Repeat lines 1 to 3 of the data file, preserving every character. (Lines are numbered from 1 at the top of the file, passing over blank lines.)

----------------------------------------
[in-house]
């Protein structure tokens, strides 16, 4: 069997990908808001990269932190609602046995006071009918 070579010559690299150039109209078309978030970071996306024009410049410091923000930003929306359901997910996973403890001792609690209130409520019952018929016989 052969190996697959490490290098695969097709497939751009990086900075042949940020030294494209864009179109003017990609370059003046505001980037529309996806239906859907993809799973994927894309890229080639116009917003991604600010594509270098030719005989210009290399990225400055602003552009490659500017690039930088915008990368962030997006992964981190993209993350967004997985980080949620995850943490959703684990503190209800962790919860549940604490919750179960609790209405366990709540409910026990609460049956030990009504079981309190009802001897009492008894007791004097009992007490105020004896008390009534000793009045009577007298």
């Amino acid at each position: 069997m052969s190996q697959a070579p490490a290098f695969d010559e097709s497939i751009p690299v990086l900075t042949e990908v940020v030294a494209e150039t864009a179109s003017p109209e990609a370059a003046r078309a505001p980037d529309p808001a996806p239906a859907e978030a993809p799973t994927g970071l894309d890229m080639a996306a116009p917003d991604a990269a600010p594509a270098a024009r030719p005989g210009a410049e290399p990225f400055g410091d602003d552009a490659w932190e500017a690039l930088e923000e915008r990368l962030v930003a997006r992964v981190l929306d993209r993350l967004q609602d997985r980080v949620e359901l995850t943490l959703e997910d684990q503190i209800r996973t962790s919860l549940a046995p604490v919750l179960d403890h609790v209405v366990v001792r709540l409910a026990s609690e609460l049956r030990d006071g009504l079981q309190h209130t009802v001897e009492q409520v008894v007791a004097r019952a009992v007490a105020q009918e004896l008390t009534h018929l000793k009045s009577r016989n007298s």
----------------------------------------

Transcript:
[in-house]
């Protein structure tokens, strides 16, 4: 069997990908808001990269932190609602046995006071009918 070579010559690299150039109209078309978030970071996306024009410049410091923000930003929306359901997910996973403890001792609690209130409520019952018929016989 052969190996697959490490290098695969097709497939751009990086900075042949940020030294494209864009179109003017990609370059003046505001980037529309996806239906859907993809799973994927894309890229080639116009917003991604600010594509270098030719005989210009290399990225400055602003552009490659500017690039930088915008990368962030997006992964981190993209993350967004997985980080949620995850943490959703684990503190209800962790919860549940604490919750179960609790209405366990709540409910026990609460049956030990009504079981309190009802001897009492008894007791004097009992007490105020004896008390009534000793009045009577007298």
């Amino acid at each position: 069997m052969s190996q697959a070579p490490a290098f695969d010559e097709s497939i751009p690299v990086l900075t042949e990908v940020v030294a494209e150039t864009a179109s003017p109209e990609a370059a003046r078309a505001p980037d529309p808001a996806p239906a859907e978030a993809p799973t994927g970071l894309d890229m080639a996306a116009p917003d991604a990269a600010p594509a270098a024009r030719p005989g210009a410049e290399p990225f400055g410091d602003d552009a490659w932190e500017a690039l930088e923000e915008r990368l962030v930003a997006r992964v981190l929306d993209r993350l967004q609602d997985r980080v949620e359901l995850t943490l959703e997910d684990q503190i209800r996973t962790s919860l549940a046995p604490v919750l179960d403890h609790v209405v366990v001792r709540l409910a026990s609690e609460l049956r030990d006071g009504l079981q309190h209130t009802v001897e009492q409520v008894v007791a004097r019952a009992v007490a105020q009918e004896l008390t009534h018929l000793k009045s009577r016989n007298s």